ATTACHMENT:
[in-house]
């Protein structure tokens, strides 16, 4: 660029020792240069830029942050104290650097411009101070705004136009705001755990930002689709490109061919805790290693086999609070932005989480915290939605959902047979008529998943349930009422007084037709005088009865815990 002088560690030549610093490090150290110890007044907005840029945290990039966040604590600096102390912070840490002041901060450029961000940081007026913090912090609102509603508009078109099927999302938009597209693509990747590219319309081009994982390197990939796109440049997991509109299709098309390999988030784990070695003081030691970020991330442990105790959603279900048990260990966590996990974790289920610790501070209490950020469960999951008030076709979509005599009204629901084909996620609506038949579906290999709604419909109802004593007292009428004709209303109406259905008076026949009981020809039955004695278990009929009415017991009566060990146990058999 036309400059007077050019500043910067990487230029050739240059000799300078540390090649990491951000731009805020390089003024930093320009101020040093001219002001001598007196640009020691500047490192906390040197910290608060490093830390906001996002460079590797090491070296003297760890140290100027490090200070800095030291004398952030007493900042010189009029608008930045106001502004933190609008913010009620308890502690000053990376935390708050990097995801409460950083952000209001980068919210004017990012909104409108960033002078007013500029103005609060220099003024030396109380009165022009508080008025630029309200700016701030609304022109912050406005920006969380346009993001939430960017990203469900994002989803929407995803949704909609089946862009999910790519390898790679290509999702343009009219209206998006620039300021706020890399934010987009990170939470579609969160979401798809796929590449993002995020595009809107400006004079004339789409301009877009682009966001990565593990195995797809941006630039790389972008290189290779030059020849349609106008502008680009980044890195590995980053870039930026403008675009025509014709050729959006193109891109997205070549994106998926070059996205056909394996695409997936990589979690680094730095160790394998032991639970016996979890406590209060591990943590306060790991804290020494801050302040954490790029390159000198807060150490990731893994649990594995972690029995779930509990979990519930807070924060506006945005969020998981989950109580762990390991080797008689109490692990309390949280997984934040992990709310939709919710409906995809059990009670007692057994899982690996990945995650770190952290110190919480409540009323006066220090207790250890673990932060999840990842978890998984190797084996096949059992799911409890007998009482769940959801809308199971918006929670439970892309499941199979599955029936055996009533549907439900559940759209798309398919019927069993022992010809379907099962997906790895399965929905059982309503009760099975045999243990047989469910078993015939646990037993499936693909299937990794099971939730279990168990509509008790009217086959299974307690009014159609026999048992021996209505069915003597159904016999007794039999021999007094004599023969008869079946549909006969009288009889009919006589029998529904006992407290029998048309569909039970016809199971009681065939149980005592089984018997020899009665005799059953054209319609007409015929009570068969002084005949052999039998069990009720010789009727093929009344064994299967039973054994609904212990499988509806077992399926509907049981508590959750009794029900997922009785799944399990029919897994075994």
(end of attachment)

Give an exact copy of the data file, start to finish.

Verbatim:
[in-house]
């Protein structure tokens, strides 16, 4: 660029020792240069830029942050104290650097411009101070705004136009705001755990930002689709490109061919805790290693086999609070932005989480915290939605959902047979008529998943349930009422007084037709005088009865815990 002088560690030549610093490090150290110890007044907005840029945290990039966040604590600096102390912070840490002041901060450029961000940081007026913090912090609102509603508009078109099927999302938009597209693509990747590219319309081009994982390197990939796109440049997991509109299709098309390999988030784990070695003081030691970020991330442990105790959603279900048990260990966590996990974790289920610790501070209490950020469960999951008030076709979509005599009204629901084909996620609506038949579906290999709604419909109802004593007292009428004709209303109406259905008076026949009981020809039955004695278990009929009415017991009566060990146990058999 036309400059007077050019500043910067990487230029050739240059000799300078540390090649990491951000731009805020390089003024930093320009101020040093001219002001001598007196640009020691500047490192906390040197910290608060490093830390906001996002460079590797090491070296003297760890140290100027490090200070800095030291004398952030007493900042010189009029608008930045106001502004933190609008913010009620308890502690000053990376935390708050990097995801409460950083952000209001980068919210004017990012909104409108960033002078007013500029103005609060220099003024030396109380009165022009508080008025630029309200700016701030609304022109912050406005920006969380346009993001939430960017990203469900994002989803929407995803949704909609089946862009999910790519390898790679290509999702343009009219209206998006620039300021706020890399934010987009990170939470579609969160979401798809796929590449993002995020595009809107400006004079004339789409301009877009682009966001990565593990195995797809941006630039790389972008290189290779030059020849349609106008502008680009980044890195590995980053870039930026403008675009025509014709050729959006193109891109997205070549994106998926070059996205056909394996695409997936990589979690680094730095160790394998032991639970016996979890406590209060591990943590306060790991804290020494801050302040954490790029390159000198807060150490990731893994649990594995972690029995779930509990979990519930807070924060506006945005969020998981989950109580762990390991080797008689109490692990309390949280997984934040992990709310939709919710409906995809059990009670007692057994899982690996990945995650770190952290110190919480409540009323006066220090207790250890673990932060999840990842978890998984190797084996096949059992799911409890007998009482769940959801809308199971918006929670439970892309499941199979599955029936055996009533549907439900559940759209798309398919019927069993022992010809379907099962997906790895399965929905059982309503009760099975045999243990047989469910078993015939646990037993499936693909299937990794099971939730279990168990509509008790009217086959299974307690009014159609026999048992021996209505069915003597159904016999007794039999021999007094004599023969008869079946549909006969009288009889009919006589029998529904006992407290029998048309569909039970016809199971009681065939149980005592089984018997020899009665005799059953054209319609007409015929009570068969002084005949052999039998069990009720010789009727093929009344064994299967039973054994609904212990499988509806077992399926509907049981508590959750009794029900997922009785799944399990029919897994075994």